Oregon State University officials study bones of extinct mammoth
Lindsey Leigh | Contributing Illustrator
Oregon State University may have to consider a mascot change — from the Beavers to the Mammoths — after construction workers unveiled the femur bone of an extinct mammoth during an expansion project of the Valley Football Center.
Steve Clark, vice president for university relations at OSU, said he was contacted immediately by Fortis Construction when the bones were uncovered. He said his next step was to contact Loren Davis, a professor in the anthropology department, and get him down to the site.
Davis, who said he gets these calls a few times per year, was hesitant to get his hopes up because often bones that are found aren’t as significant as people think they are, he said.
Despite his skepticism, as soon as he got the voicemail, he rode his bicycle down to the construction site where the workers were awaiting his arrival. Within a second of seeing it, Davis said he knew it was something very big and from an animal that was long extinct.
“That was absolutely surprising,” Davis said. “You don’t find extinct animals under football fields every day.”
Clark said the bones have resulted in international attention and news coverage, and added that OSU has been contacted by archeologists who are amazed at the discovery and would like to offer their assistance.
“Dr. Davis and his grad students are on site now, examining any additional areas needed. They are investigating everything,” Clark said. “It is of great importance to us to be very precise and thoughtful with this paleontological find.”
Sarah Skinner, a first-year graduate student in OSU’s applied anthropology program, has been involved with the identification of the bones that have been removed from the site. While analyzing the pieces, students try to identify what animal the bone came from and how they can piece them together, Skinner said in an email.
“Other archaeology graduate students and I were actually waiting for Dr. Loren Davis to show up for our weekly lab meeting. When he didn’t show up, we learned that he was helping to uncover mammoth bones at Reser Stadium,” Skinner said. “It’s not every day that, as students, we have the opportunity to help with a discovery and then have the ability to continue research afterwards.”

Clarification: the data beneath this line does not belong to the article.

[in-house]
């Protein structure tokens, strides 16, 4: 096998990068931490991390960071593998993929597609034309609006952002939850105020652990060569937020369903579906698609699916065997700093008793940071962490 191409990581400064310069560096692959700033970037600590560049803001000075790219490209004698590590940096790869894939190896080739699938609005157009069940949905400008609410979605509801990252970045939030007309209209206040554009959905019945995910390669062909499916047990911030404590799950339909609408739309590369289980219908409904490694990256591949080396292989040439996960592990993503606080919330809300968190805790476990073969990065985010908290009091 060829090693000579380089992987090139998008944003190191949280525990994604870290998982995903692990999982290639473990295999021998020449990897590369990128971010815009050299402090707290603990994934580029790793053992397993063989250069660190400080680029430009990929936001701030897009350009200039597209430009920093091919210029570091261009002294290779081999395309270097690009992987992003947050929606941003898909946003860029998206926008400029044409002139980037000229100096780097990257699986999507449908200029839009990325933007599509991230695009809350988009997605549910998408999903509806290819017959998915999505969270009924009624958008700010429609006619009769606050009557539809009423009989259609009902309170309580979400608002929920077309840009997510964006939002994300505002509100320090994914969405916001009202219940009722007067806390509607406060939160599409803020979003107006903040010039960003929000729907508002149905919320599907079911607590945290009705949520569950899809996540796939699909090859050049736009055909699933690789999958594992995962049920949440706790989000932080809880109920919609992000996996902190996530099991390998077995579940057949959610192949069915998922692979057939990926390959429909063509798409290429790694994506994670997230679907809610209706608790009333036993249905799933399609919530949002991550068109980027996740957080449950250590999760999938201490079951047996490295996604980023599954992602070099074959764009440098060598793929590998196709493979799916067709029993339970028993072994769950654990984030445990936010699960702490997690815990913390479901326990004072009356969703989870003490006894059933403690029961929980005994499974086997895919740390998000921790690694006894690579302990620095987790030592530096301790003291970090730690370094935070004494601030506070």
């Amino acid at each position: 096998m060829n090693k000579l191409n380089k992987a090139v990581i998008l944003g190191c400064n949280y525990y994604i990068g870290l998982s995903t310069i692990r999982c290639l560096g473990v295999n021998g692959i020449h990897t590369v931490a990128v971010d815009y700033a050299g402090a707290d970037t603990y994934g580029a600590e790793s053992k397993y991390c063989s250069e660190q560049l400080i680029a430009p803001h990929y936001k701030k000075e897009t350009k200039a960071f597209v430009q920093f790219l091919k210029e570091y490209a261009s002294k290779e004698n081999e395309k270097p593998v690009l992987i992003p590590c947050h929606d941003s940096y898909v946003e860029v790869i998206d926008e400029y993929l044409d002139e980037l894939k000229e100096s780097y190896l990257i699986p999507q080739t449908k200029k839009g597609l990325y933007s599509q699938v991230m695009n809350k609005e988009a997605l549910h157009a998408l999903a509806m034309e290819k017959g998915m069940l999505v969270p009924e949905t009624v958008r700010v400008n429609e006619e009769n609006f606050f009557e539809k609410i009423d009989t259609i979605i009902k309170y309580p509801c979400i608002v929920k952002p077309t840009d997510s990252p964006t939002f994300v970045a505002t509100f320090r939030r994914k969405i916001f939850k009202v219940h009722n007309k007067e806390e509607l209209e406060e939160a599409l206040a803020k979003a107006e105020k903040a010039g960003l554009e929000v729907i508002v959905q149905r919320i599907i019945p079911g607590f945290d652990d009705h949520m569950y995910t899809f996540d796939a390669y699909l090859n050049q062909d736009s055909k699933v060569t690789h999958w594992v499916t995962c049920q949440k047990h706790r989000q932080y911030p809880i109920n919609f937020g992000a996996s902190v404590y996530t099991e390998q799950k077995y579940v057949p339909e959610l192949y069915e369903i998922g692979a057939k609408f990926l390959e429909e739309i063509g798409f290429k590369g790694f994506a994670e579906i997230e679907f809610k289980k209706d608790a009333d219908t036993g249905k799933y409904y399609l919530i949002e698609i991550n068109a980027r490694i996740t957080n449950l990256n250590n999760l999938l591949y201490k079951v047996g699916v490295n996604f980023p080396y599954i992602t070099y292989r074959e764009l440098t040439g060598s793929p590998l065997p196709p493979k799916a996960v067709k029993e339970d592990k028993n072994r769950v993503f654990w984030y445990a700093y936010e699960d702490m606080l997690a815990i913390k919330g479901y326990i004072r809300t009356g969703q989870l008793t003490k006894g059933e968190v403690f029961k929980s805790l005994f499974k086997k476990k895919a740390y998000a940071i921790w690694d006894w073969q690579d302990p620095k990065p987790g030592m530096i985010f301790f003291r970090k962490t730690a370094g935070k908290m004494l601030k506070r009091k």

JD Lancaster, a second-year graduate student also in the applied anthropology program, has been actively involved with the entire project. Davis said Lancaster was the only graduate student who was with Davis on the first day at the construction site.
The opportunities to further their learning using remains of extinct animals, hands-on, has been quite advantageous, Lancaster said in an email.
“It’s hard not to learn a lot any time you work with Dr. Davis,” Lancaster said. “We’ve been discussing the context of the find quite a bit and I’ve learned a good deal about other megafauna finds in the Pacific Northwest, and how we can evaluate these finds for the presence of human artifacts or behavior.”
He added that through discussions about the context of the find, he has learned a lot about the stratigraphy and soils of Oregon’s Willamette Valley.
Lancaster also said he would have two focuses in terms of research and study moving forward. The first focus will be on how long ago the mammoth died, and the second on analyzing the environment of the location where the mammoth died.
“What this comes down to, is correlating the time that the mammoth died, with the variables contributing to the environment that was present at the time of the mammoths death, and using this information to find other locations in the area where similar finds might occur,” Lancaster said.
As for the future implications of the bones at OSU, Clark said they are beginning to have some serious conversations about what’s required to continue the research, how they are going to preserve the bones long-term and what ways they can display the bones for study and examination by others.
Published on February 4, 2016 at 12:06 am
Contact BreeAnna: firstname.lastname@example.org